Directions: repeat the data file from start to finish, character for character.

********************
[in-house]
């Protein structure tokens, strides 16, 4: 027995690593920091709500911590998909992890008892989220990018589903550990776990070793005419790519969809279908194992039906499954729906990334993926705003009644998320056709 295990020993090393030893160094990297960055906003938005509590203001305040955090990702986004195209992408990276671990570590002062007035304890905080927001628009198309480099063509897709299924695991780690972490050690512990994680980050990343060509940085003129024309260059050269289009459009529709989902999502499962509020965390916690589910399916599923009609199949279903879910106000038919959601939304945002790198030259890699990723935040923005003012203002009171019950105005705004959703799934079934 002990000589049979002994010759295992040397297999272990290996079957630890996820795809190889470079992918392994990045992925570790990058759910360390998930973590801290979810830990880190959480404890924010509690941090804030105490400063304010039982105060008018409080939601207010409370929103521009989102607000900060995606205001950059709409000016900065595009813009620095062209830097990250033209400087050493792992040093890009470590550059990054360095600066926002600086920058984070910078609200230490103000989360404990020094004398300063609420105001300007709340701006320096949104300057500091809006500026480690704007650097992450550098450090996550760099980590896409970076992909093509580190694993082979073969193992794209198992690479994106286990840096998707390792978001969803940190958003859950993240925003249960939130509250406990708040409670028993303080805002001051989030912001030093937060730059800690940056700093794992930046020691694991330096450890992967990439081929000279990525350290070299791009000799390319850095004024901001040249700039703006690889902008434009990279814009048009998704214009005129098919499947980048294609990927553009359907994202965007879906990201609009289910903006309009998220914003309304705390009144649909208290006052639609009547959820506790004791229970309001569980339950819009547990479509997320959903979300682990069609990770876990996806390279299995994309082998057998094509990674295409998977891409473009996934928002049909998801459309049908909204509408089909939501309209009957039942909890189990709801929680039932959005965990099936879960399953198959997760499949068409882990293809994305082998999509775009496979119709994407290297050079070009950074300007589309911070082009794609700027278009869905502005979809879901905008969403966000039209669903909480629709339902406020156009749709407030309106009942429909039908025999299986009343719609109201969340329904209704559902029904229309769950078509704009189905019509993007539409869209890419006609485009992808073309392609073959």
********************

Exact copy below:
[in-house]
């Protein structure tokens, strides 16, 4: 027995690593920091709500911590998909992890008892989220990018589903550990776990070793005419790519969809279908194992039906499954729906990334993926705003009644998320056709 295990020993090393030893160094990297960055906003938005509590203001305040955090990702986004195209992408990276671990570590002062007035304890905080927001628009198309480099063509897709299924695991780690972490050690512990994680980050990343060509940085003129024309260059050269289009459009529709989902999502499962509020965390916690589910399916599923009609199949279903879910106000038919959601939304945002790198030259890699990723935040923005003012203002009171019950105005705004959703799934079934 002990000589049979002994010759295992040397297999272990290996079957630890996820795809190889470079992918392994990045992925570790990058759910360390998930973590801290979810830990880190959480404890924010509690941090804030105490400063304010039982105060008018409080939601207010409370929103521009989102607000900060995606205001950059709409000016900065595009813009620095062209830097990250033209400087050493792992040093890009470590550059990054360095600066926002600086920058984070910078609200230490103000989360404990020094004398300063609420105001300007709340701006320096949104300057500091809006500026480690704007650097992450550098450090996550760099980590896409970076992909093509580190694993082979073969193992794209198992690479994106286990840096998707390792978001969803940190958003859950993240925003249960939130509250406990708040409670028993303080805002001051989030912001030093937060730059800690940056700093794992930046020691694991330096450890992967990439081929000279990525350290070299791009000799390319850095004024901001040249700039703006690889902008434009990279814009048009998704214009005129098919499947980048294609990927553009359907994202965007879906990201609009289910903006309009998220914003309304705390009144649909208290006052639609009547959820506790004791229970309001569980339950819009547990479509997320959903979300682990069609990770876990996806390279299995994309082998057998094509990674295409998977891409473009996934928002049909998801459309049908909204509408089909939501309209009957039942909890189990709801929680039932959005965990099936879960399953198959997760499949068409882990293809994305082998999509775009496979119709994407290297050079070009950074300007589309911070082009794609700027278009869905502005979809879901905008969403966000039209669903909480629709339902406020156009749709407030309106009942429909039908025999299986009343719609109201969340329904209704559902029904229309769950078509704009189905019509993007539409869209890419006609485009992808073309392609073959």